Rule Five Climate Model Friday

Another interesting piece from Issues & Insights, this one on ugly climate models.  Excerpts, with my comments, follow.

The narrative that man is cooking his planet like an overdone Thanksgiving turkey has survived only because the media have propped it up. But we’re confident that eventually the story will collapse. The evidence does not favor the climate alarmists.

A most-recent example that should help tilt the scales back toward sanity: Researchers have found that warming in the Arctic Ocean is not a recent event that coincides with post-war industrial acceleration and the growth of automobile ownership. It began at the outset of the previous century.

According to a University of Cambridge study, the warming arrived “decades earlier than records suggest,” and is “due to warmer water flowing into the delicate polar ecosystem from the Atlantic Ocean,” says Science Daily

“The results, reported in the journal Science Advances, provide the first historical perspective on Atlantification of the Arctic Ocean and reveal a connection with the North Atlantic that is much stronger than previously thought.”

In other words, there are climate and environmental influences that still aren’t fully understood.

Like, all of them, pretty much.  Oh, sure, we understand weather enough to look at patterns and predict the weather 7-10 days out.  But climate is a different story, being as that (as generally accepted) climate works on longer time scales, from tens to hundreds of thousands of years.

Climate is also a vast, utterly chaotic system.  Deriving computer models to predict long-term climate changes is much like deriving computer models to replace animal testing in pharmaceutical development; the best computer models humans can produce are laughably crude compared to the natural phenomena they attempt to model.

While tremendously consequential, the Arctic findings themselves are only part of the story. What they imply is important, too. Researchers concluded “that their results also expose a possible flaw in climate models, because they do not reproduce this early Atlantification at the beginning of the last century,” says Science Daily.

Possible? There’s much to suggest that the models the world is expected to bow to have missed the mark by a wide margin.

“When the history of climate modeling comes to be written in some distant future, the major story may well be how the easy, computable answer turned out to be the wrong one, resulting in overestimated warming and false scares from the enhanced (man-made) greenhouse effect,” Robert L. Bradley Jr. wrote a few months ago for the American Institute for Economic Research.

That future may not be all that distant.  Even the militant green movement is beginning to shed supporters, a trend that will hopefully continue;  see Michael Shellenberger’s Apocalypse Never for an example.

Economist David R. Henderson and visiting Hoover Institution fellow Charles L. Hooper say that because “we have virtually no ability to run controlled experiments, such as raising and lowering CO2 levels in the atmosphere and measuring the resulting change in temperatures,” researchers “build elaborate computer models that use physics to calculate how energy flows into, through, and out of our planet’s land, water, and atmosphere.”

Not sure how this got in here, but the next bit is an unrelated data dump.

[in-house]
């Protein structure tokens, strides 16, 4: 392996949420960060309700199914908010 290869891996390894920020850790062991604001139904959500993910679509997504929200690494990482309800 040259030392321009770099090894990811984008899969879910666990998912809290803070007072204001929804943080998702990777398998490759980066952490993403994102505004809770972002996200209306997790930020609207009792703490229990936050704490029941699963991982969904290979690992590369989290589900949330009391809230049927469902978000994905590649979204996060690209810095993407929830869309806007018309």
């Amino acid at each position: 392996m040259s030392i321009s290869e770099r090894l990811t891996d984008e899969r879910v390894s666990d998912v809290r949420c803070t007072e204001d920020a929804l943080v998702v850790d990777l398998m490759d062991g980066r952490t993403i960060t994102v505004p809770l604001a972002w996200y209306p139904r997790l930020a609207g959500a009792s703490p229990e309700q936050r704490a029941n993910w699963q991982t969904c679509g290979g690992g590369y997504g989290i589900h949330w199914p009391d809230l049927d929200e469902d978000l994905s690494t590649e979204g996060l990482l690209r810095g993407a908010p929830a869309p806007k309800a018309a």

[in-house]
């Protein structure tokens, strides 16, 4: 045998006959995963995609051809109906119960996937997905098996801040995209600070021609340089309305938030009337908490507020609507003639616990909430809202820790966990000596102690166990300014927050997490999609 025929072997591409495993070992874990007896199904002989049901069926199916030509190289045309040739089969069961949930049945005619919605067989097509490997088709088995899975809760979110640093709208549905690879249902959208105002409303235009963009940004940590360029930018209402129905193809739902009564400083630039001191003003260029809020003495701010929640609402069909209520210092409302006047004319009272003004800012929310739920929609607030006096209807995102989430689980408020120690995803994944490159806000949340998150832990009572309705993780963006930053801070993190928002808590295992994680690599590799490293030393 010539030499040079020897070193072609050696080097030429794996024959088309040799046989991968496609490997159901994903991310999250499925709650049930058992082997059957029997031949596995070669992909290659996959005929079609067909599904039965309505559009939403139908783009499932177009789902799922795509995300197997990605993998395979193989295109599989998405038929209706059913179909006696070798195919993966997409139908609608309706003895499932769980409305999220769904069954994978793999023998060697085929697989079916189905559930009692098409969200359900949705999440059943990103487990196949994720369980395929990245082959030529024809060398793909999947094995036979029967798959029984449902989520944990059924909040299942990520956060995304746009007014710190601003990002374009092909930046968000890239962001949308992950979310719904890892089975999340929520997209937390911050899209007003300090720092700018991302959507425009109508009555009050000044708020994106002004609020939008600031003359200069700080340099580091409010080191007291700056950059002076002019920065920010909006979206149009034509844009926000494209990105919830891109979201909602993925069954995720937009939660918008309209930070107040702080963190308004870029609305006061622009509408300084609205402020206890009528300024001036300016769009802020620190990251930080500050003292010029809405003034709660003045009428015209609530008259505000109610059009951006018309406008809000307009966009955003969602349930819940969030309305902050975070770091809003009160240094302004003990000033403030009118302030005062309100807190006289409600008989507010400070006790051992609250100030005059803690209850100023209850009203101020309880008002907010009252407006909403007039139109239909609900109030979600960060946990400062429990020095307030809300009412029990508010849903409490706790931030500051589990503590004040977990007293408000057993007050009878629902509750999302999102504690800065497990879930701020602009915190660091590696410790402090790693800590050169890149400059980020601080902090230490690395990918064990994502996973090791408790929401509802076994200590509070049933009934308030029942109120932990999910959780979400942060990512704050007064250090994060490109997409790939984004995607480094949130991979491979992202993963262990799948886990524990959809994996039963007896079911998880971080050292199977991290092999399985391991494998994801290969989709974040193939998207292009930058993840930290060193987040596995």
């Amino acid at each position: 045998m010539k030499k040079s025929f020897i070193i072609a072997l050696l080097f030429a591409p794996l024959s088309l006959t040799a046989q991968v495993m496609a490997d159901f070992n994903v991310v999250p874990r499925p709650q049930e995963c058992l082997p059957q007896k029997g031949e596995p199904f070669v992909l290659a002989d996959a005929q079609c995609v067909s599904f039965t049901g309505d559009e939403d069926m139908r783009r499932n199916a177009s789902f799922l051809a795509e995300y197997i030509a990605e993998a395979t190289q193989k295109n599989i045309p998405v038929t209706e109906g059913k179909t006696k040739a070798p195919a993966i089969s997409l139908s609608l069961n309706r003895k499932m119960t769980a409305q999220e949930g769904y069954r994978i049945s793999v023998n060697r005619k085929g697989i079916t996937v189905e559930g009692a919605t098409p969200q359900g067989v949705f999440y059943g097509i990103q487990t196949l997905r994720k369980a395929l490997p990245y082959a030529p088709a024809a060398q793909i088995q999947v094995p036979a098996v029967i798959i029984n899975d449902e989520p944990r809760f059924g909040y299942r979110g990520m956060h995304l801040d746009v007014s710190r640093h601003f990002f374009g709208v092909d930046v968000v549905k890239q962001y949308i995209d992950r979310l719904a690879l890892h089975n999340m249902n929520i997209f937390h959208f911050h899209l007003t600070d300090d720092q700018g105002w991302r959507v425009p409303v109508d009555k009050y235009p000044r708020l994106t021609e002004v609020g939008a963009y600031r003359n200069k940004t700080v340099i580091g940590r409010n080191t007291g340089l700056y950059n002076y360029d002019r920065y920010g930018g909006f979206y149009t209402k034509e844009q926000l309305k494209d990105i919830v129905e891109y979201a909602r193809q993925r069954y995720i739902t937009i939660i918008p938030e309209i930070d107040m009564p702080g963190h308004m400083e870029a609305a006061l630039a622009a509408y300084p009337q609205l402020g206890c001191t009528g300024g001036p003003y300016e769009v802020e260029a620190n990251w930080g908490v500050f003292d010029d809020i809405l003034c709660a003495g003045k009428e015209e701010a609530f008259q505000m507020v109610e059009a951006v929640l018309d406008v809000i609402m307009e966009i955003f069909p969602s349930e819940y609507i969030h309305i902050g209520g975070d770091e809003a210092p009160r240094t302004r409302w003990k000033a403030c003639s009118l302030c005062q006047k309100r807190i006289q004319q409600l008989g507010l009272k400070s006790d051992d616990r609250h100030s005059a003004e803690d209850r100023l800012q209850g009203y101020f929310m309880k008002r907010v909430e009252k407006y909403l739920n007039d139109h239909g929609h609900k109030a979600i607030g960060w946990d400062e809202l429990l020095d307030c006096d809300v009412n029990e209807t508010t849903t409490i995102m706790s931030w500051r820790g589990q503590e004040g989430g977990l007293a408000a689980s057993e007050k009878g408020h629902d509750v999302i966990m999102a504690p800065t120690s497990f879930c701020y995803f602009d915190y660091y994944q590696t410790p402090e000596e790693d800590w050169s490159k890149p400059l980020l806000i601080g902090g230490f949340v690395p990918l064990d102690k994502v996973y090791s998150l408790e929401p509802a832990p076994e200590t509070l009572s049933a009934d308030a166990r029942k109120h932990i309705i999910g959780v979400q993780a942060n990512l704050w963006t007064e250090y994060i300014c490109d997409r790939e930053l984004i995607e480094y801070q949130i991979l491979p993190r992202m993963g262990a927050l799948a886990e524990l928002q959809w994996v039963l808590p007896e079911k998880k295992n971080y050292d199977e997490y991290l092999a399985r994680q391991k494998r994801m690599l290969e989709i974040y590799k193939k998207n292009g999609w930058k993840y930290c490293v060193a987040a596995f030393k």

The models, therefore, “have serious limitations that drastically limit their value in making predictions and in guiding policy.” The data that are fed into them are so lacking in value that we should be skeptical of anything they spit out.

Reality will ultimately catch up to the climate hyperbole. And soon, we hope. The media and the politicians and activists whipping up and perpetuating fear are in line for a reckoning.

While the Appeal to Authority here is a bit weak – citing an economist on climate issues – the point is well taken.  Too many pols in Washington and activists all over the globe, like a certain Swedish teenager we could name, are screeching about the sky falling and wanting us to take action with devastating economic impact based on these flawed models.

But here’s the larger issue, and it’s one that I’ve brought up before on this topic:  Hubris.  Who the hell are we to determine what the Earth’s “correct” temperature range is?  This little blue-green sphere is a tad over four and a half billion years old.  Through most of that time it’s been a lot warmer than it is now.  As recently as the Eocene, maybe the Oligocene, there were no polar icecaps.  In the more recent interglacials, global temps were higher than now.  During the Roman occupation of Britain, there were vinyards that would not survive today’s British climate.  Here in the Great Land, at this time of year, a lot of us wouldn’t much mind a little bit of global warming.

Our oldest daughter has worked in emergency rooms for about fifteen years now.  One of her Laws of the ER is this:  “At a cardiac arrest, the first thing to do is to take your own pulse.”  In other words, stop, take a couple of deep breaths, and think for a moment.  The whole world could stand to follow this approach, not just on this issue but many others as well.